assures the permanence of ?hesed. Abimelech calls for Abraham to
show ?hesed on the basis of the ?hesed shown to him—and might
expect him to do so without any specific agreement; nonetheless he requests a covenant as the basis for and guarantee of future acts of
A similar situation is in view in 1 Sa. 20:8, where David urges Jonathan to show ?hesed in accordance with the covenant of
friendship established between them and before Yahweh (cf 1 Sa. 18:1-3):
As for you, show kindness (?hesed) to your servant, for you have
brought him into a covenant with you before the LORD…
Here, the bĕrît was established on the basis of their friendship, and on the basis of friendship alone David might have appealed for Jonathan to show him ?hesed. However, it is to their covenant relationship that David appeals. This suggests that while bĕrît is not a prerequisite for
the demonstration of ?hesed, where a bĕrît exists it provides a firm,
and in this case the primary, basis for ?hesed. This is further
emphasised in 1 Samuel 20:14-17 where, in order to guarantee that
?hesed will continue to be shown to him and to his family through succeeding generations, Jonathan enters into a covenant with the house of David—just as Abimelech had done with Abraham. Thus, once again, the existence of a bĕrît is regarded as an assurance of the
permanence of ?hesed.
14Cf. Jepson, „Gnade und Barmherzigkeit‟.
184 TYNDALE BULLETIN 46.1 (1995)
Hesed and other Associated Terms
In the above instances, ?hesed refers not only to a kind or benevolent
response but also to a dutiful response which, whilst not legally binding is represented as a social and moral obligation. Whether in the context of family or social relationships, the ties of friendship, the bonds established by the giving and receiving of help, or the commitment of covenant partners, ?hesed corresponds to right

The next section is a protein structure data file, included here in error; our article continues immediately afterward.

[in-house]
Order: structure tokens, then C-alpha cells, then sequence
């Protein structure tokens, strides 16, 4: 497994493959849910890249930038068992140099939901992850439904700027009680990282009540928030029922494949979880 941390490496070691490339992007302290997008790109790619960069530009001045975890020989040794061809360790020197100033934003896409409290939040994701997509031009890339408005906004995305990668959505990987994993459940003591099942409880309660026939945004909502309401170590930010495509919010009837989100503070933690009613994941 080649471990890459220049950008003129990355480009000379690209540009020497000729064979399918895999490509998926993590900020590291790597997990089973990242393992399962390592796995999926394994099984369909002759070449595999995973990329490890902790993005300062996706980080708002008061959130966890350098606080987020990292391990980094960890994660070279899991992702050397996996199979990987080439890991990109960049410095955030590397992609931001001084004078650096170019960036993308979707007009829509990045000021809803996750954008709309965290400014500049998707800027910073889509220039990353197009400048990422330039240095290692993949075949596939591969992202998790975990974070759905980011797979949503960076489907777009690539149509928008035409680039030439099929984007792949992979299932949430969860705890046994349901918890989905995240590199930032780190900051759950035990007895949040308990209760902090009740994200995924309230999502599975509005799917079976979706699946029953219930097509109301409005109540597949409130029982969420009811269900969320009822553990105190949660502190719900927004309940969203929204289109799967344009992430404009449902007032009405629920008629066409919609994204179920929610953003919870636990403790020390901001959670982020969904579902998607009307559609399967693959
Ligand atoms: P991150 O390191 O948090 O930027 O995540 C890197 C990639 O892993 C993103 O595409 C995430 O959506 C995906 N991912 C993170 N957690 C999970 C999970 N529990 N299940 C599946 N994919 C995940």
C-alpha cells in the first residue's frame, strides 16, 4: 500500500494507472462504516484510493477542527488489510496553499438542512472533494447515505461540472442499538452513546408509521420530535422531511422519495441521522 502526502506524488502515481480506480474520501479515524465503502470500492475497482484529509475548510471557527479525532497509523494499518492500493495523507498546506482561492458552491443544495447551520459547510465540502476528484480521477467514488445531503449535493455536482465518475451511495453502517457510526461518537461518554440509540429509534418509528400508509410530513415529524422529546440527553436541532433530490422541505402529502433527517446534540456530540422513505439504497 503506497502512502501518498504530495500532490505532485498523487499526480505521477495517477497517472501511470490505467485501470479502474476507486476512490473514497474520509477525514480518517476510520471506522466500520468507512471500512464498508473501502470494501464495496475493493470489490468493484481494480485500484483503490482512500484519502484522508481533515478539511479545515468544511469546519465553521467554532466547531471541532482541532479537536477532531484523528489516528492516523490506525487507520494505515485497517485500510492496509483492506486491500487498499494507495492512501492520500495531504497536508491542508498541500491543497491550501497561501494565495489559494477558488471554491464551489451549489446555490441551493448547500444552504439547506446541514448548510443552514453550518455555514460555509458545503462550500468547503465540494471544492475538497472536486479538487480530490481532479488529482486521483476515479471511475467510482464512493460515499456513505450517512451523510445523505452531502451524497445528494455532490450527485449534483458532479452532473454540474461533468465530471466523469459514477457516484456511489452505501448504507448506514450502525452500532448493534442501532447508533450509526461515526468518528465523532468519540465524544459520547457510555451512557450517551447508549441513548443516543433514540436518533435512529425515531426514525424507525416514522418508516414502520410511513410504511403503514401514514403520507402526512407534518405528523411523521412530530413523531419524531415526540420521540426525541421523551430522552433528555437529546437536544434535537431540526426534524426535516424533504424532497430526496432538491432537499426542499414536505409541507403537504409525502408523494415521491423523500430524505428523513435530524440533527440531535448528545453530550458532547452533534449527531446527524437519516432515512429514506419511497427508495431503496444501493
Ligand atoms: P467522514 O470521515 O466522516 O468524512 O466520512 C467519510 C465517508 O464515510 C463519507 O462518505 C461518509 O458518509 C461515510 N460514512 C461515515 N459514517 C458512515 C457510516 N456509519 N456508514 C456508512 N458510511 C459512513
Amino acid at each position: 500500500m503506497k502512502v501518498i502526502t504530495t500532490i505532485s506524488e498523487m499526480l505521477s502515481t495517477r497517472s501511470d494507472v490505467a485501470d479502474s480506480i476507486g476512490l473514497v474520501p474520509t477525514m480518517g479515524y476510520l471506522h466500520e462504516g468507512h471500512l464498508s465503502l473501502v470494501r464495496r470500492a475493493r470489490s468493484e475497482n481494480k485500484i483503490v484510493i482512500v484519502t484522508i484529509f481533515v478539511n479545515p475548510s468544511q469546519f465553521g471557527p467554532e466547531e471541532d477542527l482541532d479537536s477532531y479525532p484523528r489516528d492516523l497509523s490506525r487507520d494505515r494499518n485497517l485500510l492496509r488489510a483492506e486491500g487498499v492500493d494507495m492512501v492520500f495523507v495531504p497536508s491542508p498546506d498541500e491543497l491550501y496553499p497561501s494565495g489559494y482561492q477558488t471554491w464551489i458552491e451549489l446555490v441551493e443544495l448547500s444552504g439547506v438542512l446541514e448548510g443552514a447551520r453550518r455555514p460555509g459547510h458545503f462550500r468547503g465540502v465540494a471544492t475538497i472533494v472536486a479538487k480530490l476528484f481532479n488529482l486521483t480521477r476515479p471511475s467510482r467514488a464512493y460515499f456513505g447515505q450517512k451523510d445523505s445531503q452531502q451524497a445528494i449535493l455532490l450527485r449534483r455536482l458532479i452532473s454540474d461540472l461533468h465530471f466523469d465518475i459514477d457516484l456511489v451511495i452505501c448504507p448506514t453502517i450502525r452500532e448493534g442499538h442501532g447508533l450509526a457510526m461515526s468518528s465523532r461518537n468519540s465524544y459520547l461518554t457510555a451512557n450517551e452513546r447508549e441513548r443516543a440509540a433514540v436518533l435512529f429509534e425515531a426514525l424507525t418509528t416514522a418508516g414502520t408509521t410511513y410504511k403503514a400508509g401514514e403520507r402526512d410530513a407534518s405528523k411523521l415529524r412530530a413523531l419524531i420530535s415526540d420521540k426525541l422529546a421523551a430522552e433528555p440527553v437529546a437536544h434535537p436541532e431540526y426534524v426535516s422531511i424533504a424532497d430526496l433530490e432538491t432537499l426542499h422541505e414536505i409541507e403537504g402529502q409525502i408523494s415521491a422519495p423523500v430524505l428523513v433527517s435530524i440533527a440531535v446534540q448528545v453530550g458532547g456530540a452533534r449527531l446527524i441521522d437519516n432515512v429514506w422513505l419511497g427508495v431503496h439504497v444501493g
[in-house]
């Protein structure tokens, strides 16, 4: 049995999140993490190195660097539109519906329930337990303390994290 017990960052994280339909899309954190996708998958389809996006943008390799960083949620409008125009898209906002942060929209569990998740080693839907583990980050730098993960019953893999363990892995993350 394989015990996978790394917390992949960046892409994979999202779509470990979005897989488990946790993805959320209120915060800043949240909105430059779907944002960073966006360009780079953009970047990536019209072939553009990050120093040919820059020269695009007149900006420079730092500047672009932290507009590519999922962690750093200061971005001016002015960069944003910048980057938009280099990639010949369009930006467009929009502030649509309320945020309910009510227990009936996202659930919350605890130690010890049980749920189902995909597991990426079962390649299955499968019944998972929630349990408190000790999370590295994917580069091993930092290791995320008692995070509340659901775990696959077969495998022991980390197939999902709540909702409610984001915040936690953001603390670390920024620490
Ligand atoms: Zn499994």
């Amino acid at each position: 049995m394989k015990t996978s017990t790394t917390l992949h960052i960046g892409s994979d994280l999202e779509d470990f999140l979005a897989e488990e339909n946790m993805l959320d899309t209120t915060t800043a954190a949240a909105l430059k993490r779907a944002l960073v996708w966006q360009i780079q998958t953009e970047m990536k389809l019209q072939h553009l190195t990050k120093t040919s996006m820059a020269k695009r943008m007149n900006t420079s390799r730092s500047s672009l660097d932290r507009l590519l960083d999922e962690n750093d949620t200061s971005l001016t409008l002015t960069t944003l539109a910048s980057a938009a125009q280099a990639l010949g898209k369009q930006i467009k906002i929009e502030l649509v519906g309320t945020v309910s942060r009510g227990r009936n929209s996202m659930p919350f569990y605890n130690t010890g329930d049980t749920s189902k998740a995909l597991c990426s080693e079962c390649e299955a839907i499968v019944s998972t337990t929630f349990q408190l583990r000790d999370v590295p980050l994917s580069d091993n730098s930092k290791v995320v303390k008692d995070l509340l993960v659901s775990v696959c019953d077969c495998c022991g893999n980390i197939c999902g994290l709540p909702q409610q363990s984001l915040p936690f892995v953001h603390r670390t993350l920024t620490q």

behaviour towards others within that relationship. This may be expressed as „goodness‟ or „kindness‟, but an equally significant
element is that it is what is proper and appropriate; ?hesed thus
includes, too, such ideas as duty, loyalty and faithfulness and this is further confirmed by the many occasions where ?hesed, both human
15and divine, is linked with ‟ĕmet (faithfulness). Clark notes that
16ra?hămîm and ?hesed are very closely linked, and this is
acknowledged, too, by Glueck who observes that „from ?hesed to
ra?hămîm is but a short step‟; however, as Glueck goes on to say, ?hesed „embodies the idea of obligation which is not at all the case
17with ra?hămîm‟. A close relationship has also been observed
18between ?hesed and ?tôb. Again, however, the element of
commitment between the parties concerned provides an important
19distinction. This embrace of ideas associated with faithfulness and commitment and
15Referring to human affairs and relationships: Ge. 24:49; 47:29; Jos. 2:14; 2 Sa. 2:6; 15:20; Pr. 3:3; 14:22; 20:28; Ho. 4:1; referring to divine qualities: Ge. 24:27; 32:10; Ex. 34:6; Pss. 25:10; 40:10-11; 57:3, 10; 61:7; 85:10; 86:15; 89:14; 108:4; 115:1; 117:2; 138:2; Pr. 16:6; Is. 16:5; Mi. 7:20. See also Pss. 98:3; 100:5, where
?hesed is linked with ‟emūnâ. For a more detailed analysis, see N.H.Snaith,
Distinctive Ideas, 100-101; G. Clark, The Word Hesed, 149-156, 235-55.
16Op. cit., 142-49.
17Hesed in the Bible, 62. Note also W. Eichrodt‟s description of ra?hămîm as „a
quite spontaneous expression of love, evoked by no kind of obligation‟ (Theology
of the OT [London: SCM, 1975] I, 237-38); and Clark‟s conclusion that
„commitment between participants is important with ?hesed but not with
ra8?m2m‟ (The Word Hesed, 263).
18E.g., by Stoebe, „Die Bedeutung‟, 248; see also Clark, The Word Hesed, 219-31.
19E.g., Clark, op. cit., 260-61.
ROUTLEDGE: ?Hesed as Obligation 185
also those associated with kindness, compassion and goodness is a
20significant feature of ?hesed.
Jepsen rightly notes that ?hesed designates not only
particular actions, but also the attitude that gives rise to them, and thus any full definition of ?hesed must take the motive for action into
21account. From the above discussion it is clear that specific acts of